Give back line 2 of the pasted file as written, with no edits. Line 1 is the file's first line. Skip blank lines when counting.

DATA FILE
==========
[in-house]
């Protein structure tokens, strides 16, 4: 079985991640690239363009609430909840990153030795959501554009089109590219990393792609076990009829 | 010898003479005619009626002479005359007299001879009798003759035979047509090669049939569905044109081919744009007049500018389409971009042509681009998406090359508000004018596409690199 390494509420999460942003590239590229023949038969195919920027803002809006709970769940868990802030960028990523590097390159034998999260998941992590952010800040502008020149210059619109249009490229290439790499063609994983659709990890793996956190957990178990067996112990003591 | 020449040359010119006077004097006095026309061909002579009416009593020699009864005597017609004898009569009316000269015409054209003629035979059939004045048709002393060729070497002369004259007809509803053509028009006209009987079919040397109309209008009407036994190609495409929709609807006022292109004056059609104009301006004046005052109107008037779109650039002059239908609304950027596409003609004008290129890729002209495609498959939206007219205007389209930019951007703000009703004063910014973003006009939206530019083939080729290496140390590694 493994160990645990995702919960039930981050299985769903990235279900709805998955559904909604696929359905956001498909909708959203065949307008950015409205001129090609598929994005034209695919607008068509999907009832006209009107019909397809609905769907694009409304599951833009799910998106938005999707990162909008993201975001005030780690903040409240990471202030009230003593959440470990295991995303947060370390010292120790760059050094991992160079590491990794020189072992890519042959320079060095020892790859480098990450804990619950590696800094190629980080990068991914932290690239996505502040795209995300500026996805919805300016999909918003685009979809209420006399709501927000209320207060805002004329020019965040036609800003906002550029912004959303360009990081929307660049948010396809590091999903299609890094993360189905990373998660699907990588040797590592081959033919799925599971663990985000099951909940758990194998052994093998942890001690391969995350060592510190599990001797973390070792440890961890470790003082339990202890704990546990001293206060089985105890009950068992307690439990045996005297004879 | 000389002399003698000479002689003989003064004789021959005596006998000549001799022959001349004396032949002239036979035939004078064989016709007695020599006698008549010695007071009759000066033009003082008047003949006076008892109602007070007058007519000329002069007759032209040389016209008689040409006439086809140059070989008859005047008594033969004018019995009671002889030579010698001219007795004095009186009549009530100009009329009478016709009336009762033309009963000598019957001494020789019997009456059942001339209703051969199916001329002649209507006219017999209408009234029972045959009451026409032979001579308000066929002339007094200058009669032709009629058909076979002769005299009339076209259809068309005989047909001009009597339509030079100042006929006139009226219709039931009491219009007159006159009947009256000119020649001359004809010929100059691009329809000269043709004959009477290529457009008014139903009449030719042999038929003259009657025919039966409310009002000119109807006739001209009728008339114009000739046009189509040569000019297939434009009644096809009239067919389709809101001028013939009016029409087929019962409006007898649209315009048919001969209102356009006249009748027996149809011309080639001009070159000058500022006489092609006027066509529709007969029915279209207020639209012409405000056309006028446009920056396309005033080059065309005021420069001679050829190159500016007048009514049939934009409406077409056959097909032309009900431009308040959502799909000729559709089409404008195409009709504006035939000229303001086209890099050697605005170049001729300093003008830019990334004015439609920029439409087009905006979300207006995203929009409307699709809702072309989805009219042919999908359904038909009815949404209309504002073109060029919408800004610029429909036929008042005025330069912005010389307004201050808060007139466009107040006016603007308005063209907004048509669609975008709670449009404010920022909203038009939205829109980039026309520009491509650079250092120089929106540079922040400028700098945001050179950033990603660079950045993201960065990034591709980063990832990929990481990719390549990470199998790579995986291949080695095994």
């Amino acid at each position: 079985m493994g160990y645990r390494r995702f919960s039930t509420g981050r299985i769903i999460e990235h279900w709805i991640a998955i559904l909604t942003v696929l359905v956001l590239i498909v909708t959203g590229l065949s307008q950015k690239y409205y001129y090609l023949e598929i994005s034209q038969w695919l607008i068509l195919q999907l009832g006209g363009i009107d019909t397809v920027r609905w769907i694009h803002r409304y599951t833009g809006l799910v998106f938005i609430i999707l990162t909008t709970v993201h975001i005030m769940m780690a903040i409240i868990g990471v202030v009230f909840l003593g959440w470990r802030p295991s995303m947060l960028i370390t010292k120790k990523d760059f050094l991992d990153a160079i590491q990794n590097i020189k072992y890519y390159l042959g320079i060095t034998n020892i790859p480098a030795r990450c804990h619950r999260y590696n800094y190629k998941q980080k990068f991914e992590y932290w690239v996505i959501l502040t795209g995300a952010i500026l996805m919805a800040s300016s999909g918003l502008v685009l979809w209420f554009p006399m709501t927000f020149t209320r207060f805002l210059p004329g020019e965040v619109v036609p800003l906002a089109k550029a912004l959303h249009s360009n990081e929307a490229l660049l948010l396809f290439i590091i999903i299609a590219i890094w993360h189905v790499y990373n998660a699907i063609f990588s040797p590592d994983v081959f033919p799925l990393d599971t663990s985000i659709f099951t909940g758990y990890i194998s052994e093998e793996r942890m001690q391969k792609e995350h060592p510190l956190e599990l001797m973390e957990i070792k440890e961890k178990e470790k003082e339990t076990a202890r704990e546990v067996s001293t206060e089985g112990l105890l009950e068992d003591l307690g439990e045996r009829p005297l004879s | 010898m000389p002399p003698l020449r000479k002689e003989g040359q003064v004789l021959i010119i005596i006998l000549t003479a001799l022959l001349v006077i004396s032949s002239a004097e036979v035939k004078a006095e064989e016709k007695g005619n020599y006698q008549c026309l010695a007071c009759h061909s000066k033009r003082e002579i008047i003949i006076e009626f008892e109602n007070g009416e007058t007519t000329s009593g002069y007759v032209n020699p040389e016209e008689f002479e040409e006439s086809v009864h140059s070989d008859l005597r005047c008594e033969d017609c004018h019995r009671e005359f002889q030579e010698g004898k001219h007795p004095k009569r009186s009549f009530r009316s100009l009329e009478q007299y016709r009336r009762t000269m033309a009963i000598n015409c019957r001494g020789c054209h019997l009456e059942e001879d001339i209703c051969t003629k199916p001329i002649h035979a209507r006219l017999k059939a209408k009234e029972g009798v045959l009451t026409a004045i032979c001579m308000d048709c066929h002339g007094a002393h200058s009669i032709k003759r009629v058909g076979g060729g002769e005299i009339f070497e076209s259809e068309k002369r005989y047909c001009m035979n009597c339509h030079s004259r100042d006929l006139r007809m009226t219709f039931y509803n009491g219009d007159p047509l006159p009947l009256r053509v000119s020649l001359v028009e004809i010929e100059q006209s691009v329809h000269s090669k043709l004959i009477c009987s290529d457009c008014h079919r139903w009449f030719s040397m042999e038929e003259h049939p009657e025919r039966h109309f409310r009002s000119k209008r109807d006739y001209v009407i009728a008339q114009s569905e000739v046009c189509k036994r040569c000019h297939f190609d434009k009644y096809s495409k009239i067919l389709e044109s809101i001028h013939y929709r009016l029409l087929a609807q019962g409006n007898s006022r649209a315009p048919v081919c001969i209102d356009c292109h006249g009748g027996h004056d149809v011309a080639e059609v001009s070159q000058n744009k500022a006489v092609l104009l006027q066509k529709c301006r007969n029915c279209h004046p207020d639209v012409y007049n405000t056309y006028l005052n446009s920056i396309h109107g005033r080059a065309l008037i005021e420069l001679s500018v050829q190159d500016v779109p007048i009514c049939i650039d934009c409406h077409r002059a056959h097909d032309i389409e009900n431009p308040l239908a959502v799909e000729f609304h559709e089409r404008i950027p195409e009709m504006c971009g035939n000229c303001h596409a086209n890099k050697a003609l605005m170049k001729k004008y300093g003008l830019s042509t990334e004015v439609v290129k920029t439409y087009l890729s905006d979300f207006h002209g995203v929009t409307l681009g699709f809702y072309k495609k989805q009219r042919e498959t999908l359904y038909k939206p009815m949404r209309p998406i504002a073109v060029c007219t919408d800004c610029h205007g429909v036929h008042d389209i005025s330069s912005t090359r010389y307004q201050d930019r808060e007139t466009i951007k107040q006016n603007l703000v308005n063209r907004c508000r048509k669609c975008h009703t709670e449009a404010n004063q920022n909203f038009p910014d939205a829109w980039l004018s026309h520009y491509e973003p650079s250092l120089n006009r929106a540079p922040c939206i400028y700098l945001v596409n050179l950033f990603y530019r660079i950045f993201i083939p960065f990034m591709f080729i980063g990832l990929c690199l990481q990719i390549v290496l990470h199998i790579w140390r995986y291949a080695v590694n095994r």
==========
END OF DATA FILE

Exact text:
């Protein structure tokens, strides 16, 4: 079985991640690239363009609430909840990153030795959501554009089109590219990393792609076990009829 | 010898003479005619009626002479005359007299001879009798003759035979047509090669049939569905044109081919744009007049500018389409971009042509681009998406090359508000004018596409690199 390494509420999460942003590239590229023949038969195919920027803002809006709970769940868990802030960028990523590097390159034998999260998941992590952010800040502008020149210059619109249009490229290439790499063609994983659709990890793996956190957990178990067996112990003591 | 020449040359010119006077004097006095026309061909002579009416009593020699009864005597017609004898009569009316000269015409054209003629035979059939004045048709002393060729070497002369004259007809509803053509028009006209009987079919040397109309209008009407036994190609495409929709609807006022292109004056059609104009301006004046005052109107008037779109650039002059239908609304950027596409003609004008290129890729002209495609498959939206007219205007389209930019951007703000009703004063910014973003006009939206530019083939080729290496140390590694 493994160990645990995702919960039930981050299985769903990235279900709805998955559904909604696929359905956001498909909708959203065949307008950015409205001129090609598929994005034209695919607008068509999907009832006209009107019909397809609905769907694009409304599951833009799910998106938005999707990162909008993201975001005030780690903040409240990471202030009230003593959440470990295991995303947060370390010292120790760059050094991992160079590491990794020189072992890519042959320079060095020892790859480098990450804990619950590696800094190629980080990068991914932290690239996505502040795209995300500026996805919805300016999909918003685009979809209420006399709501927000209320207060805002004329020019965040036609800003906002550029912004959303360009990081929307660049948010396809590091999903299609890094993360189905990373998660699907990588040797590592081959033919799925599971663990985000099951909940758990194998052994093998942890001690391969995350060592510190599990001797973390070792440890961890470790003082339990202890704990546990001293206060089985105890009950068992307690439990045996005297004879 | 000389002399003698000479002689003989003064004789021959005596006998000549001799022959001349004396032949002239036979035939004078064989016709007695020599006698008549010695007071009759000066033009003082008047003949006076008892109602007070007058007519000329002069007759032209040389016209008689040409006439086809140059070989008859005047008594033969004018019995009671002889030579010698001219007795004095009186009549009530100009009329009478016709009336009762033309009963000598019957001494020789019997009456059942001339209703051969199916001329002649209507006219017999209408009234029972045959009451026409032979001579308000066929002339007094200058009669032709009629058909076979002769005299009339076209259809068309005989047909001009009597339509030079100042006929006139009226219709039931009491219009007159006159009947009256000119020649001359004809010929100059691009329809000269043709004959009477290529457009008014139903009449030719042999038929003259009657025919039966409310009002000119109807006739001209009728008339114009000739046009189509040569000019297939434009009644096809009239067919389709809101001028013939009016029409087929019962409006007898649209315009048919001969209102356009006249009748027996149809011309080639001009070159000058500022006489092609006027066509529709007969029915279209207020639209012409405000056309006028446009920056396309005033080059065309005021420069001679050829190159500016007048009514049939934009409406077409056959097909032309009900431009308040959502799909000729559709089409404008195409009709504006035939000229303001086209890099050697605005170049001729300093003008830019990334004015439609920029439409087009905006979300207006995203929009409307699709809702072309989805009219042919999908359904038909009815949404209309504002073109060029919408800004610029429909036929008042005025330069912005010389307004201050808060007139466009107040006016603007308005063209907004048509669609975008709670449009404010920022909203038009939205829109980039026309520009491509650079250092120089929106540079922040400028700098945001050179950033990603660079950045993201960065990034591709980063990832990929990481990719390549990470199998790579995986291949080695095994």